Australian universities are proactively forging relations with their counterparts overseas – for example, the joint-venture research academy between Monash and the Indian Institute of Technology in Bombay (IITB) – and are also involved in setting up ‘global classrooms’ through advancements in Internet technology. Teicher, however, doesn’t believe cross-border electronic study will ever be ‘The Way’ things are done.

‘The whole importance of travel is that you can meet with people and gain a level of understanding that we don’t yet have the capacity to achieve through high-speed, high-definition Internet connection,’ he argues.

Higher education has been identified as crucial to Australia’s future development, and while the full extent of financial support from the federal government has been adversely affected by the global financial crisis (with the promised $7 billion revamp now likely to be staggered over several years), its universities are doing their best to ensure that, in terms of national prosperity, if education really is ignorance, then ignorance should turn into bliss.


Australian National University (16) University of Sydney (37) University of Melbourne (38) University of Queensland (43) University of New South Wales (45) Monash University (47) University of Western Australia (83)


Australia‘s Deakin University helps rebuild Aceh’s education system

A new initiative from Deakin University shows that international cooperation between universities is about more than student exchanges and joint research ventures. Exemplifying the notion of corporate social responsibility, Deakin will train a number of teachers from Aceh to help rebuild the Indonesian province’s education system and infrastructure shattered by the Boxing Day tsunami in 2004.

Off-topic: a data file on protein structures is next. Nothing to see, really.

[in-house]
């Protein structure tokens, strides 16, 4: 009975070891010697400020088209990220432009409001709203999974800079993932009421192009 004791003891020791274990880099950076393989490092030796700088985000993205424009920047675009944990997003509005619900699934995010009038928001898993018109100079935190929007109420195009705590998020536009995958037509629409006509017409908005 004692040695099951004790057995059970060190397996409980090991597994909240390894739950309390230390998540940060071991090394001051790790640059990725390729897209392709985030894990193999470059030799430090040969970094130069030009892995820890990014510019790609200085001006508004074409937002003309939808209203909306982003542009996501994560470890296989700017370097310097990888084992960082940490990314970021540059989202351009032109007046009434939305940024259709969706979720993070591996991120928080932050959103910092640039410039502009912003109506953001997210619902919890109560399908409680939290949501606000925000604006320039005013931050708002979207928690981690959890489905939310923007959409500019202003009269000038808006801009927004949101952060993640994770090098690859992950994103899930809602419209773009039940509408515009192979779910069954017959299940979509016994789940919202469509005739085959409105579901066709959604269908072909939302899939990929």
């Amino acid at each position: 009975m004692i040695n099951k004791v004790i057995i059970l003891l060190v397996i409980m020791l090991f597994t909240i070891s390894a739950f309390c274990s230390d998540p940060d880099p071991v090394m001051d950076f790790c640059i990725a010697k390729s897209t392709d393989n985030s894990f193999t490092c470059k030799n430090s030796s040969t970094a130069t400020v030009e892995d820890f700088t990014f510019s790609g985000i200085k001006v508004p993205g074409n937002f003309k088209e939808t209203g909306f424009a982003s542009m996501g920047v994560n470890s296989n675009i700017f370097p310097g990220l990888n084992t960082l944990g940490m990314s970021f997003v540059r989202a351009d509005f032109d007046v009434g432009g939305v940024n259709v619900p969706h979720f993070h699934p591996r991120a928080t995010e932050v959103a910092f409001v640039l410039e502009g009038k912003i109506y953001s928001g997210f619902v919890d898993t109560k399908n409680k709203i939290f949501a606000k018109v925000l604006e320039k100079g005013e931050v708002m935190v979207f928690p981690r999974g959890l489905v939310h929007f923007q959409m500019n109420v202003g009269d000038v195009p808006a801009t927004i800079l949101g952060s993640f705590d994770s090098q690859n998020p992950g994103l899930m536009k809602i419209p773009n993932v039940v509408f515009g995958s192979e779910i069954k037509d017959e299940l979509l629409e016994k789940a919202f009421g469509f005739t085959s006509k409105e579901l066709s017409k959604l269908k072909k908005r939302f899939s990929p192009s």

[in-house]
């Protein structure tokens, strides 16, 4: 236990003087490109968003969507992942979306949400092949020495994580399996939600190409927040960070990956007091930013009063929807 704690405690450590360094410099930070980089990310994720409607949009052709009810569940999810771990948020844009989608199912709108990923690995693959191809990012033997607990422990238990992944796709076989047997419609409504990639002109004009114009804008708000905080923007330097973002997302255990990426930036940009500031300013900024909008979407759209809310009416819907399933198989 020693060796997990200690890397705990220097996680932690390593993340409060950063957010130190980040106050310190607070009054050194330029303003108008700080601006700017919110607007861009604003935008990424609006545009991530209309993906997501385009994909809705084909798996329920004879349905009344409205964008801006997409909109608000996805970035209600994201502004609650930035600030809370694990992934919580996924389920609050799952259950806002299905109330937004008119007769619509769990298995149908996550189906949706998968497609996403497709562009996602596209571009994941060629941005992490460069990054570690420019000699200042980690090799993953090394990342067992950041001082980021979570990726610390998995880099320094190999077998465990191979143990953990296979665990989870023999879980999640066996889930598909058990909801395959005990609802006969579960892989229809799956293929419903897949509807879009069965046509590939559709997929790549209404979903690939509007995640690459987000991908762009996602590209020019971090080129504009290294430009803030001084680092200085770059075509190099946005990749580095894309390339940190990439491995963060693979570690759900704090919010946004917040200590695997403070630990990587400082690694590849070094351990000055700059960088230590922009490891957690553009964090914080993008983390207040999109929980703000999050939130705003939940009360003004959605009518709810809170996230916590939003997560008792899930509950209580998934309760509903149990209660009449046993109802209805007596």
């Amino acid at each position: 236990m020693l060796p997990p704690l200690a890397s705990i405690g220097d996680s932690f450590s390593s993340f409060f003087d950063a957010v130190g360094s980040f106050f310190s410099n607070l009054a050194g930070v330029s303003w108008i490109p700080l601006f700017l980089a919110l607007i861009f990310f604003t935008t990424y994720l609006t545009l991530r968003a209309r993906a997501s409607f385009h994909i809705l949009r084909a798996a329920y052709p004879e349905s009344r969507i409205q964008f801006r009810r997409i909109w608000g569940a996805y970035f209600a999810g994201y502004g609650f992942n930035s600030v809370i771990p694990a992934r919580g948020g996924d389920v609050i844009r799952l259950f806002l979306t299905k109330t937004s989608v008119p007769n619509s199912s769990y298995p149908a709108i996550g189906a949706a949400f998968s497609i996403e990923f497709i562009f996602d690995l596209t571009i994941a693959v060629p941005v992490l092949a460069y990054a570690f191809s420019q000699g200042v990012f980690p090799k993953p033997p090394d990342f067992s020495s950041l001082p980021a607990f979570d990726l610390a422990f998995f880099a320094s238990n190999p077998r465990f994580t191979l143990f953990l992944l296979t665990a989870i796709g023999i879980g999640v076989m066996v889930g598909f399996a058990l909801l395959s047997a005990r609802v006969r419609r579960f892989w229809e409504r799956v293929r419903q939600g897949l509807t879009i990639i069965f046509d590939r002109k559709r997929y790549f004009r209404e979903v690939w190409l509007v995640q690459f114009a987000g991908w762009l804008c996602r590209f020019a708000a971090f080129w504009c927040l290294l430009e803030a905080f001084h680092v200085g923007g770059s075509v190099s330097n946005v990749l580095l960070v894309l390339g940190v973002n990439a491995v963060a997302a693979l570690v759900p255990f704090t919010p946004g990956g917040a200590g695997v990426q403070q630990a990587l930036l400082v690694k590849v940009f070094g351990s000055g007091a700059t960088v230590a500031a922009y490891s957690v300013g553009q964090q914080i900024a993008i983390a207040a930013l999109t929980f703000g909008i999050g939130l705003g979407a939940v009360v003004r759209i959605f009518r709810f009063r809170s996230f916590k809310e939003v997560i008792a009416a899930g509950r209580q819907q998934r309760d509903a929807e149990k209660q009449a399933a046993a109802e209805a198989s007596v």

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Aceh was the region hardest hit by the tsunami, and among the 128,000 dead were 500 university lecturers and 2876 teachers. As part of a social rebuilding programme, 20 Achenese students will come to Deakin University to study for a Master of Education degree in Trimester 2, 2009, under a scholarship programme to encourage the training of a new generation of teachers.

Under the programme, 20 Aceh graduates aged 23 to 30 will undertake
the Regional Centre for Education in Science and Mathematics (RECSAM)
Diploma in Malaysia, with English as the language of instruction. Assuming they achieve an International English Language Testing System (IELTS) score of at least 6.5, the 20 best-performing students will then proceed to Deakin for the Master of Education course.

Nor is this a one-off incident, as the programme is expected to be repeated with Aceh government support for the next four years.
According to Professor Sally Walker, Deakin University’s Vice-Chancellor, ‘the impact of the 2004 tsunami on the Aceh province, and its teaching community, was devastating. Deakin University will train a new generation of teachers. Deakin is. proud to be associated with this significant step for the province. The province has rightly recognised that high-quality education is the key to its rebuilding and to its future development.’